The Village Curry House129 Nelson Street,
0141 429 4610
£ – inexpensive
££ – mid-price
£££ – expensive
££££ – very expensive
Bling the changes
Review published on 01/10/2012 © Sunday Herald
I can see why The Village occasionally gets into trouble for its service. They forget a starter, dont bother with replacement cutlery, and a whole jug of mango lassi is missing from the bill. OK, the last one is more their problem than mine. Add to that iPad-wielding waiters who dont make eye contact, a man in a little box beside the kitchen kind-of-but-not-really overseeing everything, and the occasional flash-fried shouting match among the chefs, and you may wonder how we managed to have a great time tonight. I dont know, but we did.
Is it the impact of arriving at a restaurant in, lets be frank, one of Glasgows more rundown areas to find it surprisingly huge and bursting at the seams with customers and staff? Mental is how the little Glaswegian Asian waitress described the past two weeks here. For those not in the know, The Village was one of Glasgows best-kept secrets. Lost but not lonely in deepest, grimmest Tradeston, serving curry by the kilo seriously above a takeaway counter where they occasionally finished off the naans with a full-size flame-thrower.
That was then. Now a full bhoona extension has been built alongside. From the outside, its long, low windows fill the street, but only vaguely hint at the mezzanines, lassi bars, huge kitchen and end-to-end marble tiling awaiting those who step inside.
The decor? I like it. Blingorama, with a slightly strange layout. In the extremely unlikely event that The Village doesnt succeed as a restaurant they could easily convert it into an upmarket car showroom. But somehow, despite its brash, loud fittings, its slidey floor, high ceilings and pale wood here and there, it is a triumph of substance over style. Tonight Matthew, as the young lady said, it is indeed mental.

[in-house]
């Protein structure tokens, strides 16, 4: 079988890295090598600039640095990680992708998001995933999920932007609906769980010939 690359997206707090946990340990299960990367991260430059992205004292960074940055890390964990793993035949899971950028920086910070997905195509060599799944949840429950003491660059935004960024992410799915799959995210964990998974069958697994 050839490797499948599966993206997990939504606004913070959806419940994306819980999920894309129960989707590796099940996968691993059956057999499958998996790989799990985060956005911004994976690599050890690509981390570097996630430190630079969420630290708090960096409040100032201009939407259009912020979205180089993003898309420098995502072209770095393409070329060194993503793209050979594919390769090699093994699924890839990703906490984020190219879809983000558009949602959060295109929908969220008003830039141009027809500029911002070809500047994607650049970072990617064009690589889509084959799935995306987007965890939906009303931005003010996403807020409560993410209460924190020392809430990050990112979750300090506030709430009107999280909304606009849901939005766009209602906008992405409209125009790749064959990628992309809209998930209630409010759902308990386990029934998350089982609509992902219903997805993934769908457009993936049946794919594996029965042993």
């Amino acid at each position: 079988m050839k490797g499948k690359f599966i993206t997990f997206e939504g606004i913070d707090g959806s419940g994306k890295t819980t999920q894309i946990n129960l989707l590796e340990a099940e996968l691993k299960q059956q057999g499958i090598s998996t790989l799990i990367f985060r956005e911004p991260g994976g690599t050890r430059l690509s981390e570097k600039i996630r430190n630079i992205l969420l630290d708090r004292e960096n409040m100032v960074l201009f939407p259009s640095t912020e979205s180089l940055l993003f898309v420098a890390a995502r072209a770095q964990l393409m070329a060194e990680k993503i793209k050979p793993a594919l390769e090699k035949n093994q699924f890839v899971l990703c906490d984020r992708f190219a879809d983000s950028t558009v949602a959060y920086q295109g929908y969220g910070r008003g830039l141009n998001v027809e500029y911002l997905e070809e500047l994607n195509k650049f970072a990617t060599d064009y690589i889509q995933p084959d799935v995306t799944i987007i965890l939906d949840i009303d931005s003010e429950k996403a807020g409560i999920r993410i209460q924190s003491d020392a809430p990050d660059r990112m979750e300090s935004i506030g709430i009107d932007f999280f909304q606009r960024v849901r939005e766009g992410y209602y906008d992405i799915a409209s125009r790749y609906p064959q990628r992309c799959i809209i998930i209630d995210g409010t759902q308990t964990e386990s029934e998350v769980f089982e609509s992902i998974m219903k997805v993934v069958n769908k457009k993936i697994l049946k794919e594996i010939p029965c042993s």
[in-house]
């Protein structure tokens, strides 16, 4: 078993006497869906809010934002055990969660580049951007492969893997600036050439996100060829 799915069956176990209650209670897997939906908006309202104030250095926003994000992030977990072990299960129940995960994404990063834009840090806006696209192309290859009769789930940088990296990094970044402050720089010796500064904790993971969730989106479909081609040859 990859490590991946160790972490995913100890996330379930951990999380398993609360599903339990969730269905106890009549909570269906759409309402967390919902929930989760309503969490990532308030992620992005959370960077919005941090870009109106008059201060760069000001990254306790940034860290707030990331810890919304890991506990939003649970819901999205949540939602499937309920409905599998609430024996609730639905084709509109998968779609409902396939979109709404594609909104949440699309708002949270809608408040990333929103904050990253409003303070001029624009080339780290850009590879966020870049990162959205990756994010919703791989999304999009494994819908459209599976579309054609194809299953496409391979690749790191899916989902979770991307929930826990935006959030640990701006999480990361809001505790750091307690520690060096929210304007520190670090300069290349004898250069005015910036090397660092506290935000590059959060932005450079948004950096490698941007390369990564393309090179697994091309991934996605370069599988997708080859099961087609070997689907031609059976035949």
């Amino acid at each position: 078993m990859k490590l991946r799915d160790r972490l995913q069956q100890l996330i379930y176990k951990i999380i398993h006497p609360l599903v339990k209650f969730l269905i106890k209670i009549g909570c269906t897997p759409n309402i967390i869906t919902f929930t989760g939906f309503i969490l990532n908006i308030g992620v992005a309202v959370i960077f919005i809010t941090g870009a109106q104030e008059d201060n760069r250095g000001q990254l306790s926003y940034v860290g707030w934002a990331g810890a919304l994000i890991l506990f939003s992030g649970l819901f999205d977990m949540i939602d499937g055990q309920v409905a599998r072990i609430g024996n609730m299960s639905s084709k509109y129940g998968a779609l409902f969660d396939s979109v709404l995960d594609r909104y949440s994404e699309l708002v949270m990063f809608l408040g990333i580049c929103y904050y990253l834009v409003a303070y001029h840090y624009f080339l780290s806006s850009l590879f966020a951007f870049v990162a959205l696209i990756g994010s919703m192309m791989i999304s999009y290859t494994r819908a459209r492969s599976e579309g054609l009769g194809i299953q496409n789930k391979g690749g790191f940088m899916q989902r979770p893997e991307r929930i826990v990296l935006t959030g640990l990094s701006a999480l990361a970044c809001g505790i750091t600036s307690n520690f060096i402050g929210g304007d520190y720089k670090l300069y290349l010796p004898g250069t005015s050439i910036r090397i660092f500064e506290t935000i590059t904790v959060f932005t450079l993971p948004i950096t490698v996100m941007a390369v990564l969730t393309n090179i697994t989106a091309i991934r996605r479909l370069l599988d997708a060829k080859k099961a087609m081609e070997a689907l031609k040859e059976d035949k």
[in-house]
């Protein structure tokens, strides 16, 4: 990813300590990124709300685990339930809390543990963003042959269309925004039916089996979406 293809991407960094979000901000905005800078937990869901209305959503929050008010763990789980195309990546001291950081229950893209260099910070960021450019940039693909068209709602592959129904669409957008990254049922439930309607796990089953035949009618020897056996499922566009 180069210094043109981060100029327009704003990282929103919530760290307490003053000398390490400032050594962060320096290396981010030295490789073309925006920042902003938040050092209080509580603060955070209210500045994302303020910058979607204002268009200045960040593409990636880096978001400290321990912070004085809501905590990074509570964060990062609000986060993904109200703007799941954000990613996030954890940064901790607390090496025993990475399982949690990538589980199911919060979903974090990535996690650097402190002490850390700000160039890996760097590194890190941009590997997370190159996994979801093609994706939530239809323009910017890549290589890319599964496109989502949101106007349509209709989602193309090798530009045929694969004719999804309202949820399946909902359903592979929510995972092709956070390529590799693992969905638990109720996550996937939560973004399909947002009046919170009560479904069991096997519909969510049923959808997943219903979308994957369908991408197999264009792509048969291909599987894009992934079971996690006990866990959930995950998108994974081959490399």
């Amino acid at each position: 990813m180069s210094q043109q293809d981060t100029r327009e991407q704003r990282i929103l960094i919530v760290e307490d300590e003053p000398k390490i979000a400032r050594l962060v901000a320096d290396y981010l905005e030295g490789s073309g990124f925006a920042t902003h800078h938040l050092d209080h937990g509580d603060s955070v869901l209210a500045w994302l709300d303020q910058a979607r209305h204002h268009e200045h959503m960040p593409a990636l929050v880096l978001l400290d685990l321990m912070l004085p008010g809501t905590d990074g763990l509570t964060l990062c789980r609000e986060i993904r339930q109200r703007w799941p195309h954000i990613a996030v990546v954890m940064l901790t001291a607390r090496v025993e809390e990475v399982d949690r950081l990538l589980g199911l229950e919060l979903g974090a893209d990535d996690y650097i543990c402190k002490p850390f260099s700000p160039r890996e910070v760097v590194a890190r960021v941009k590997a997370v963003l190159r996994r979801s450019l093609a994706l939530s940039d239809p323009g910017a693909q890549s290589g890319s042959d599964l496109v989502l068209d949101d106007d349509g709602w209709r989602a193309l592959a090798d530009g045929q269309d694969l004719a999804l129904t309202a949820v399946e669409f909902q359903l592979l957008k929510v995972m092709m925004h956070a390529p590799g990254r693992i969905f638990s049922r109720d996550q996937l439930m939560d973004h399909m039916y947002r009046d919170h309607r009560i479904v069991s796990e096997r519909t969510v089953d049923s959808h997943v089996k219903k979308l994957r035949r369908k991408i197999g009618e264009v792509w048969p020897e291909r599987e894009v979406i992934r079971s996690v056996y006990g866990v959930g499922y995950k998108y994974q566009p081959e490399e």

The restaurant has filled up with Glasgow families with what looks like a 50:50 split between those of Asian background and those not. A stag night in cowboy clothing came marching in a few moments ago threatening the tone, but it turns out the place is vast enough to swallow them without trace. Considering there was significant eye-rolling from Debs and Luca as we left the car and saw that neon sign lit up outside, and even more as we passed the takeaway counter inside the front door, there are no complaints now.
The food? Yes. You can still buy curries by the half-kilo, the full kilo or even two-kilo dishes. But its not compulsory. Theres a machli haddock, all spiced and fried and crisp, with white, flaking fish inside. Excellent. The aubergine pakora, dark sweet fritters, come with a freshly made chutney of mint, lime and coriander. Even the minced chicken seekh kebab, glistening with little nuggets of green chilli, is full of flavour although fire-breathingly hot.
Due to a technical error the menus description of my main course is nothing like whats on the plate Im a bit disappointed. What should have been marinated cod turns out to be cod thats been treated like the machli in the starter good, but not good enough to sustain interest for two courses in a row.
The lamb lahori karahi on the bone should have been ordered by the half kilo because by the time the bones are dealt with there isnt a huge amount of meat. However, the dish is well spiced, with cardamom pods and fresh green chillies visible throughout, a light spoonful or so of yogurt in the flavour and not too oily.
Any food disappointments? That lassi wasnt great. Cold and iced, yes, but a bit sweet and synthetic tasting, and Ive still not tasted a lassi that comes anywhere close to Bombay Blues in the city centre. But hey ho. The Village is bigger, blingier and probably even better. Or it will be when they sort out the service.